If your design would be considered obvious by others in your field, the USPTO will reject your design patent application. As is true of the novelty standard, a design concept may be obvious while the actual design is not. For example, Spiro Agnew—the late vice-president, famous for such alliterations as “nattering nabobs of negativism”—was depicted in caricature on the face of a watch. Although the concept of caricature was obvious, the particular design was not.

It doesn’t necessarily take great originality or craftsmanship to create a nonobvious design; sometimes, it requires only the ability to visualize things a little differently. 

Your design will be more likely to meet the “nonobvious” test if:

  • it has enjoyed commercial success
  • it has a visual appearance that’s unexpected
  • others have copied the design
  • the design has been praised by others in the field
  • others have tried but failed to achieve the same result, or
  • you created a design that others said could not be done.

Can a Design Be New and Obvious?

It is possible for a design to be new and obvious at the same time. For example, a court determined that a design (below) for an alcohol server that was shaped like an intravenous dispenser was new—no such design had been used for serving alcohol—but it was obvious and therefore not patentable. (Neo-Art, Inc. v. Hawkeye Distilled Products, Co,654 F. Supp. 90 (C.D. Cal. 1987), aff’d, 12 U.S.P.Q. 1572 (CAFC 1989).)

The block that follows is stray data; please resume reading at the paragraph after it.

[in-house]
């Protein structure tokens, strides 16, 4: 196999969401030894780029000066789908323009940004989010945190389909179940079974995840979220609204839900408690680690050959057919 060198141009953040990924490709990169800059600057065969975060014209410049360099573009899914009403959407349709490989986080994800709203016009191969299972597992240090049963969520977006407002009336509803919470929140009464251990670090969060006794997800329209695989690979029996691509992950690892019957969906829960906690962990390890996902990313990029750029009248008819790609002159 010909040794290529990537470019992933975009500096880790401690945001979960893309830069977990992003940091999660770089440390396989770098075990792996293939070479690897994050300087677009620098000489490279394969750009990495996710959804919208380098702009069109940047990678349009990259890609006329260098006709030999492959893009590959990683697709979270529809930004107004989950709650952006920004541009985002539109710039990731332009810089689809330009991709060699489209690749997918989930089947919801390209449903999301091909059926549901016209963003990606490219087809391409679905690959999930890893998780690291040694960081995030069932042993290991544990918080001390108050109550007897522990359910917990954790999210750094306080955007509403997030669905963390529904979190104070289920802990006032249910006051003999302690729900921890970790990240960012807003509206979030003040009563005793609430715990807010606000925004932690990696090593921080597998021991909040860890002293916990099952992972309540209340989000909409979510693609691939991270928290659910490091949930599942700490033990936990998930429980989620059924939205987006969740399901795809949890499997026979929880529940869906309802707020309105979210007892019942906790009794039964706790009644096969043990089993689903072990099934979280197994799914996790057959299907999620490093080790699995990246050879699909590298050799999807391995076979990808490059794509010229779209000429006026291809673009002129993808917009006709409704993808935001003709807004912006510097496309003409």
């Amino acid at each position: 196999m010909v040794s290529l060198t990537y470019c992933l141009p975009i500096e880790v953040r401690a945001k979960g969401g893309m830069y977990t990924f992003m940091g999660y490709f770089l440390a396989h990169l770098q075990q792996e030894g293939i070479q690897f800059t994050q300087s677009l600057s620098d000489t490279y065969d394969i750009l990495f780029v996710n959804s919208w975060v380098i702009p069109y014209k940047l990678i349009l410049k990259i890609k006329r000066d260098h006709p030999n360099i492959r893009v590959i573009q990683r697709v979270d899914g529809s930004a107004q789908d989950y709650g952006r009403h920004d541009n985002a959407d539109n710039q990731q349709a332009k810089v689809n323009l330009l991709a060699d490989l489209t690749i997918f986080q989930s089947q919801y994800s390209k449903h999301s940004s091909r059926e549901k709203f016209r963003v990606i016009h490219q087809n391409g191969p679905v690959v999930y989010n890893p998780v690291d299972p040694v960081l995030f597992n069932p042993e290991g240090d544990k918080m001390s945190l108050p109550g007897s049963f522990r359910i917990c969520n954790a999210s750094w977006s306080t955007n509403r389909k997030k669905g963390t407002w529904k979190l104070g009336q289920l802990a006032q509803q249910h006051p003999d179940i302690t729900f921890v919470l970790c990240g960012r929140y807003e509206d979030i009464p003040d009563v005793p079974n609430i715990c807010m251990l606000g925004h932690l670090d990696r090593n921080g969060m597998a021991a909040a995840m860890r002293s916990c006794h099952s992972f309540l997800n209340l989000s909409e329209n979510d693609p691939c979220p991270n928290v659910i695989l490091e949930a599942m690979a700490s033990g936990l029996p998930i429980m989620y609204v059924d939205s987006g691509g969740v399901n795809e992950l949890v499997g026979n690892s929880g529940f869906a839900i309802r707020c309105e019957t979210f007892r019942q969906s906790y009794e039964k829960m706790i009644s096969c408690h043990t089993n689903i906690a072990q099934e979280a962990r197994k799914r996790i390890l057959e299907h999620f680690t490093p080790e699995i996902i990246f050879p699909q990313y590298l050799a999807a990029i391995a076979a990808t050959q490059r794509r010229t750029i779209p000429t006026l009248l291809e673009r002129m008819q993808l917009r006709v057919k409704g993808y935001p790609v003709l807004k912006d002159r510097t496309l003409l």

The difference between novelty and nonobviousness is this: a design is novelty if no one has previously made a similar design, while a design is nonobvious if no one has even considered making the design. In practical terms, though, the two standards often overlap¾and lack of prior art becomes the measure of both nonobviousness and novelty.

Is Nonobviousness Nonsense?

If you find the nonobvious standard for designs confusing, you’re not alone. There aren’t too many clear standards for determining when a design is obvious and when it’s not, which means that individual patent examiner -- and judges, if someone files an infringement lawsuit -- have a lot of leeway in making these decisions. There have been periodic attempts to change the law, but the standard remains for now, in all its murky glory.

How to Demonstrate Nonobviousness

You can demonstrate nonobviousness by:

Using a familiar form in an unfamiliar medium—such as the use of a floral pattern as a candle holder. 


Making a slight change to an existing design that produces a striking visual effect—such as alternating the position of hearts on a wedding ring. 

weddingring med

Omitting a visual element commonly associated with similar designs—such as the waterbed design, which is distinguishable by the absence of visible seams on the top and sides of the mattress.


Juxtaposing elements in a way that creates an unexpected visual statement—such as embedding a poker chip in the bottom of a shot glass.



© 2012 Rich Stim